To my friends
(Poet's title: An die Freunde)
Set by Schubert:
Im Wald, im Wald da grabt mich ein,
Ganz stille,ohne Kreuz und Stein,
Denn was ihr türmet, überschneit
Und überrindet Winterszeit.
Und wann die Erde sich verjüngt
Und Blumen meinem Hügel bringt,
Das freut euch Guten, freuet euch,
Dies alles ist dem Toten gleich.
Doch nein, denn eure Liebe spannt
Die Äste in das Geisterland,
Und die euch führt zu meinem Grab,
Zieht mich gewaltiger herab.
In the forest, in the forest, that is where you should bury me,
In total silence, without any cross or stone:
Since the heap that you are making will be covered with snow
And ice by the winter weather.
And when Earth rejuvenates itself
And brings flowers to my mound,
Then rejoice, good people, rejoice!
It is all the same to the dead.
But no – since your love spreads
Its branches into the land of the spirits,
And what leads you towards my grave
Pulls me more powerfully downwards.
All translations into English that appear on this website, unless otherwise stated, are by Malcolm Wren. You are free to use them on condition that you acknowledge Malcolm Wren as the translator and schubertsong.uk as the source. Unless otherwise stated, the comments and essays that appear after the texts and translations are by Malcolm Wren and are © Copyright.
‘Do not put up a memorial when you bury me in the woods,’ the poet tells his friends. Winter will only cover any cross or stone you erect with its snow and wind. The poet is addressing the unconscious human desire to fight the consequences of death by putting something above a grave. Christians use the cross (an instrument of death) as a promise of new life. Many traditions use stone, with its connotations of permanence, to hide as much as to mark the site of decomposition. These are both using the metaphor of UP IS HOPE / DOWN IS DESPAIR.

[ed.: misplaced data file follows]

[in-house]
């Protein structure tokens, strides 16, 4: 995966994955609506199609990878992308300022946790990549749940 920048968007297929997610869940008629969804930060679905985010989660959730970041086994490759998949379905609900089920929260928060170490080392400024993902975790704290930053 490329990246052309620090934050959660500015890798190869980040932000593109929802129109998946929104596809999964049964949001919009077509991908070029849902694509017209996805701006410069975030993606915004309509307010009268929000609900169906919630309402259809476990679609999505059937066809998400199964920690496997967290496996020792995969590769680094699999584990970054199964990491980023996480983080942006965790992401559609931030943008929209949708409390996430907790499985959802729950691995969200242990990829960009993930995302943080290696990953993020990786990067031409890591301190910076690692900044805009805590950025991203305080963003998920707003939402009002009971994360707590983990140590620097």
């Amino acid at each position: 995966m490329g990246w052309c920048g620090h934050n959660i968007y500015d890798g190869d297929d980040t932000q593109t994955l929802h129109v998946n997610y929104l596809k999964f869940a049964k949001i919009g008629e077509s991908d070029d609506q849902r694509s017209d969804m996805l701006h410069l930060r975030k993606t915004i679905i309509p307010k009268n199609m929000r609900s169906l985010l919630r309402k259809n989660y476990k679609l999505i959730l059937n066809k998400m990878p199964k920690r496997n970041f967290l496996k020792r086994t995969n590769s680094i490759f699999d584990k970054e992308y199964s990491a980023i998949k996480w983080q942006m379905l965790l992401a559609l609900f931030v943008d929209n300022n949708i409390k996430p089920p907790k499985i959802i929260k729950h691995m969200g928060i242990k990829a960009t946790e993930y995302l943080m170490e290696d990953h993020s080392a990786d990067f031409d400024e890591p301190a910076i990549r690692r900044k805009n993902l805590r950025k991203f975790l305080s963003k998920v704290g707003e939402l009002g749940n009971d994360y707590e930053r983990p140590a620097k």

In the next stanza the poet challenges another cliched metaphor: that nature’s revival in spring and the blossoming of flowers on a grave might symbolise hope. He points out that any lift in the spirits is limited to the friends who see the flowers; the dead person in the grave is not affected.
He concedes that the love that has brought friends to visit his grave ‘lifts’ them into a spiritual dimension, but his own very exclusion from this experience ‘pulls him down even more forcefully’. The ‘up / down’ metaphor allows us to imagine a situation of increasing deadness. As time passes and the seasons change the friends and the dead man are pulled further apart (up and down respectively). So, it is not true that the dead person is not affected. He is ‘deader’, more distant from his friends.
Original Spelling and note on the text An die Freunde Im Wald, im Wald da grabt mich ein, Ganz stille, ohne Kreuz und Stein: Denn was ihr thürmet, überschneyt Und überrindet Winterszeit. Und wann die Erde sich verjüngt, Und Blumen meinem Hügel bringt1. Das freut euch Guten; freuet euch! Dies alles ist dem Todten gleich. Doch nein, - denn eure Liebe spannt Die Aeste in das Geisterland: Und die euch führt zu meinem Grab, Zieht mich gewaltiger herab. 1 When Mayrhofer's poems were published in 1824, this line was 'Sie Veilchen meinem Hügel bringt' (they bring violets to my mound). It is impossible to know if Schubert made the change while setting the poem to music or whether he was working from an earlier draft of the text.
Confirmed by Peter Rastl with Gedichte von Johann Mayrhofer. Wien. Bey Friedrich Volke. 1824, page 50.
To see an early edition of the text, go to page 50 [62 von 212] here: http://digital.onb.ac.at/OnbViewer/viewer.faces?doc=ABO_%2BZ177450902